Send to

Choose Destination
Invest New Drugs. 2015 Apr;33(2):397-408. doi: 10.1007/s10637-014-0199-x. Epub 2015 Jan 4.

Phase 1/2 study of orteronel (TAK-700), an investigational 17,20-lyase inhibitor, with docetaxel-prednisone in metastatic castration-resistant prostate cancer.

Author information

Department of Medicine, Smilow Cancer Center, Yale University Medical Center, 333 Cedar Street, PO Box 208032, New Haven, CT, 06520, USA,



Docetaxel-prednisone (DP) is an approved therapy for metastatic castration-resistant prostate cancer (mCRPC). Orteronel (TAK-700) is an investigational, selective, non-steroidal inhibitor of 17,20-lyase, a key enzyme in androgenic hormone production. This phase 1/2 study evaluated orteronel plus DP in mCRPC patients.


Adult men with chemotherapy-naïve mCRPC, serum prostate-specific antigen (PSA) ≥5 ng/mL, and serum testosterone <50 ng/dL received oral orteronel 200 or 400 mg twice-daily (BID) in phase 1 to determine the recommended dose for phase 2, plus intravenous docetaxel 75 mg/m(2) every 3 weeks, and oral prednisone 5 mg BID. Phase 2 objectives included safety, pharmacokinetics, and efficacy.


In phase 1 (n = 6, orteronel 200 mg; n = 8, orteronel 400 mg), there was one dose-limiting toxicity of grade 3 febrile neutropenia at 400 mg BID. This dose was evaluated further in phase 2 (n = 23). After 4 cycles, 68, 59, and 23% of patients achieved ≥30, ≥50, and ≥90% PSA reductions, respectively; median best PSA response was -77%. Seven of 10 (70%) RECIST-evaluable patients achieved objective partial responses. Median time to PSA progression and radiographic disease progression was 6.7 and 12.9 months, respectively. Dehydroepiandrosterone-sulfate (DHEA-S) and testosterone levels were rapidly and durably reduced. Common adverse events were fatigue (78%), alopecia (61%), diarrhea (48%), nausea (43%), dysgeusia (39%), and neutropenia (39%). Orteronel and docetaxel pharmacokinetics were similar alone and in combination.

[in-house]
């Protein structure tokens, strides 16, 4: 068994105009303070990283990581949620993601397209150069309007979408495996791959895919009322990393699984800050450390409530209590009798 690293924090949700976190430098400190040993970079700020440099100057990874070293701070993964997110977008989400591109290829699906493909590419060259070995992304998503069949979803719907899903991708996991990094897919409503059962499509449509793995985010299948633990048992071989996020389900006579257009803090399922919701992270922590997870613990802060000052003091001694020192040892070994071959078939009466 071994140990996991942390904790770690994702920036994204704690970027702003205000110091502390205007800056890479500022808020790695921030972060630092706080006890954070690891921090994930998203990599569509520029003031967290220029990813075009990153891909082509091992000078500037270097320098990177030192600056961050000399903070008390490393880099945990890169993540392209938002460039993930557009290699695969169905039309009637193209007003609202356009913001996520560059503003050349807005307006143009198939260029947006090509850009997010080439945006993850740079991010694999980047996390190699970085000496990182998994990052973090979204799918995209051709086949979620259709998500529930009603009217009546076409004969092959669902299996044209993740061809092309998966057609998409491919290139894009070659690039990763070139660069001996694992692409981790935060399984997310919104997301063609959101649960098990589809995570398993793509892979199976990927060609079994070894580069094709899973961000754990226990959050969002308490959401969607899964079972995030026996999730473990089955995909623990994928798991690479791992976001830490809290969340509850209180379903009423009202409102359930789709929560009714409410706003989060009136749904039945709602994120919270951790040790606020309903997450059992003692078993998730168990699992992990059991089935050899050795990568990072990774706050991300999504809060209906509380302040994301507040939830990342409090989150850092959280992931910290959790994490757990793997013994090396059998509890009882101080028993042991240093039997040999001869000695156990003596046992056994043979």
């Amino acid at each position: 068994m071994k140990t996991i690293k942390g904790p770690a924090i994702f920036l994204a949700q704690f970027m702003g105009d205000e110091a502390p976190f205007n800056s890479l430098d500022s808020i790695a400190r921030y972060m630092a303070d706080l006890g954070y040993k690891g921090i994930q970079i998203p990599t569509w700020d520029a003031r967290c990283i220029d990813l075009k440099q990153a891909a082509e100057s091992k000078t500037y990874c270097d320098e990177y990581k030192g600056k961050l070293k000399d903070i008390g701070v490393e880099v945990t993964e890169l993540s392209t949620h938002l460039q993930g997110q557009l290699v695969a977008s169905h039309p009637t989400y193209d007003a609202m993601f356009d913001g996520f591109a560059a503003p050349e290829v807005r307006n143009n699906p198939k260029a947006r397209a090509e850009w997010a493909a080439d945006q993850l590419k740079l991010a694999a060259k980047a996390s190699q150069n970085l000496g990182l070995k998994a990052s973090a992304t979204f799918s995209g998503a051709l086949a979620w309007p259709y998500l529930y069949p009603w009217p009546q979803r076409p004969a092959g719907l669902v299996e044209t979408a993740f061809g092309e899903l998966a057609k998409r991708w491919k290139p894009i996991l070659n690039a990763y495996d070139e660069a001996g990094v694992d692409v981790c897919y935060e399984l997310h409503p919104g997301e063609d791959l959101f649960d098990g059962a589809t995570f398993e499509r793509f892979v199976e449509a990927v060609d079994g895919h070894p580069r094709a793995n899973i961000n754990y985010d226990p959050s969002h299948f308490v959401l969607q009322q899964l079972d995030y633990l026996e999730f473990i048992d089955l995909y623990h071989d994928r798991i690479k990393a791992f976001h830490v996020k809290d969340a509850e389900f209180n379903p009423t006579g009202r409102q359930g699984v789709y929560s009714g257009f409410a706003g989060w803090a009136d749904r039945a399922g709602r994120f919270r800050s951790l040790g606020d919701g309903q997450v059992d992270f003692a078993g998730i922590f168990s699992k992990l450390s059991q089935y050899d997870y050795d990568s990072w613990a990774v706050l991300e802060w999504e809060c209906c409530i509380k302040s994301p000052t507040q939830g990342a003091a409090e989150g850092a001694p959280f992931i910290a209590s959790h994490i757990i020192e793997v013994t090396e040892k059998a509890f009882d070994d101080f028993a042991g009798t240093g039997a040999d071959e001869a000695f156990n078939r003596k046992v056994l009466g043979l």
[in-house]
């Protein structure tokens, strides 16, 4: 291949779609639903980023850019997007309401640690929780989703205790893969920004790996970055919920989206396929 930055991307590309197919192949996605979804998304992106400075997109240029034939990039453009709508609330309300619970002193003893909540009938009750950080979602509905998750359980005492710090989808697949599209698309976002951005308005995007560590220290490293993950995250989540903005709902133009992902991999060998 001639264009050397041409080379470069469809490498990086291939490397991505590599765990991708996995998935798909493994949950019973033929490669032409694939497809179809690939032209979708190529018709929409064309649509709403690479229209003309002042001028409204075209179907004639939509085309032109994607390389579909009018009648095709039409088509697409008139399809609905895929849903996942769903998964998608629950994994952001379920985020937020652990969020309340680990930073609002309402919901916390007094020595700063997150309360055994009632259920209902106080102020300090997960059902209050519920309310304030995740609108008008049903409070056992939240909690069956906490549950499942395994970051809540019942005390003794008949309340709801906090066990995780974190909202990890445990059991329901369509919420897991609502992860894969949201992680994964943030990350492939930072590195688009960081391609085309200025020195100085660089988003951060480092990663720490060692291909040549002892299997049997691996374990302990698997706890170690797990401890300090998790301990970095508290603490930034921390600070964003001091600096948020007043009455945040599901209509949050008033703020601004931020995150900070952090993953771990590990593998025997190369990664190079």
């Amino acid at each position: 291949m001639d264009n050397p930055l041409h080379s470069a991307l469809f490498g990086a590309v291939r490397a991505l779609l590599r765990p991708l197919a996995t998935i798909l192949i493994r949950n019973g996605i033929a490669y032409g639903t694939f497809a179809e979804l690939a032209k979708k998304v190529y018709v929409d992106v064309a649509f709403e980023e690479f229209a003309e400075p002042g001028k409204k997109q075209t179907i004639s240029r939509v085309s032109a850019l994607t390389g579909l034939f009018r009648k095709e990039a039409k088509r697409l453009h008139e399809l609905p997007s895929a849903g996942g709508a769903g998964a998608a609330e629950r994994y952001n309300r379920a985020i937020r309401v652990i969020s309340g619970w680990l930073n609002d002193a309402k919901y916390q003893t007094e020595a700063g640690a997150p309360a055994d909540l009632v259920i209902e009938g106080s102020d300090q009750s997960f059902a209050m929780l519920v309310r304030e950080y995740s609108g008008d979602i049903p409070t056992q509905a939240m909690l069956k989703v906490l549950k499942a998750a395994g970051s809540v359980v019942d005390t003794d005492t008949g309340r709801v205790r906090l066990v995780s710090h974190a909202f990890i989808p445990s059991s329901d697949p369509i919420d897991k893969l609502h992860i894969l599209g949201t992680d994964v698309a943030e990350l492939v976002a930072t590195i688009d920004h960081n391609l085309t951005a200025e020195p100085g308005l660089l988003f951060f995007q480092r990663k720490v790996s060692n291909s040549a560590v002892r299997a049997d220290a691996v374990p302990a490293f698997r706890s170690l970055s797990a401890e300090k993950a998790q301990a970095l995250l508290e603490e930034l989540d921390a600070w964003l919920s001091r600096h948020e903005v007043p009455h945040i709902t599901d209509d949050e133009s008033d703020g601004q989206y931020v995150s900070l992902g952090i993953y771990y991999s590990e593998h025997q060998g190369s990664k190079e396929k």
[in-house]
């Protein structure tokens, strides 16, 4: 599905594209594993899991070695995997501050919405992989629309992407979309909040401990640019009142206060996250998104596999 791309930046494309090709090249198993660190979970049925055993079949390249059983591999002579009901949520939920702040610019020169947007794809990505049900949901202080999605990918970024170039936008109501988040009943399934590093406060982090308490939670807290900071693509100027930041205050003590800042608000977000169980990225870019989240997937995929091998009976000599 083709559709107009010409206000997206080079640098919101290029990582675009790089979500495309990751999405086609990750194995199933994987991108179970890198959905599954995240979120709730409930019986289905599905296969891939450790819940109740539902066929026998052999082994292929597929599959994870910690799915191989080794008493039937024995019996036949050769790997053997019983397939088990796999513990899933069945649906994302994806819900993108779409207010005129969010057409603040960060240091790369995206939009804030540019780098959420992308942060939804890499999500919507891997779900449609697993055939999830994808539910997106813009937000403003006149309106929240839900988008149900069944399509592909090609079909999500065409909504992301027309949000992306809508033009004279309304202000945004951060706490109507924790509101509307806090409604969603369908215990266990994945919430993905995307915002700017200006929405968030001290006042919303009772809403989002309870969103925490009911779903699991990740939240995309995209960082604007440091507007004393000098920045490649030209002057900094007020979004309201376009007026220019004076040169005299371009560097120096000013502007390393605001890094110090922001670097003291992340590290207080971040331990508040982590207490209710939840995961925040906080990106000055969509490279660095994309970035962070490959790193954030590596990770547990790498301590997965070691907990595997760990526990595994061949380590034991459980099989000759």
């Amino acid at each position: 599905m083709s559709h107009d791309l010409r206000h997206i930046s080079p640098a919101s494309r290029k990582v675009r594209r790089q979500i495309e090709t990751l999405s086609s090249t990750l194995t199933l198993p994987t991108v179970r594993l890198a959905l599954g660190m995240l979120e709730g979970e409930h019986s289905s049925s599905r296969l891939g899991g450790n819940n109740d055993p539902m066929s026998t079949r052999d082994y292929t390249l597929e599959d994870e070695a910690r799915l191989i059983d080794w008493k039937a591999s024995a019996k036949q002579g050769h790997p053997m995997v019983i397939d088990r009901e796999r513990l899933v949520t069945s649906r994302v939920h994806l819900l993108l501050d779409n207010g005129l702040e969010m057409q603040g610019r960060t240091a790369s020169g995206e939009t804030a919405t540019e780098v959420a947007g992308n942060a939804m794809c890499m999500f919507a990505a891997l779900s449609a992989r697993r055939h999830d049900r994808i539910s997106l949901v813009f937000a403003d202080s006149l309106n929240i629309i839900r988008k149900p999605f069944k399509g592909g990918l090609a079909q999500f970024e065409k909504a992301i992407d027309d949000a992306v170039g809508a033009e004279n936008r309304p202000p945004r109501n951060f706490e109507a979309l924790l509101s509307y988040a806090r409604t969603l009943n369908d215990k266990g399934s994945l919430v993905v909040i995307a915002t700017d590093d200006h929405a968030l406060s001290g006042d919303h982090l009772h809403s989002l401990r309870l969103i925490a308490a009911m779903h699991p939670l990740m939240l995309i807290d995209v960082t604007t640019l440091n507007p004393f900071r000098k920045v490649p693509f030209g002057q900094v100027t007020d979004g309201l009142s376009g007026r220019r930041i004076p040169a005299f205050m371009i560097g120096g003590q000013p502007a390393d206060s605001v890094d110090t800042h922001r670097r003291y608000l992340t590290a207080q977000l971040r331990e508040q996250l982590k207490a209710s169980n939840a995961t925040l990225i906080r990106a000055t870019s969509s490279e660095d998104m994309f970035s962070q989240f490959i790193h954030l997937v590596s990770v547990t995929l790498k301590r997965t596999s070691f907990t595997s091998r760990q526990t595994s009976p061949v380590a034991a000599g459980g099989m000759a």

Orteronel plus DP was tolerable, with substantial reductions in PSA, DHEA-S, and testosterone levels, and evidence for measurable disease responses.

[Indexed for MEDLINE]
Free PMC Article

Supplemental Content

Full text links

Icon for Springer Icon for PubMed Central
Loading ...
Support Center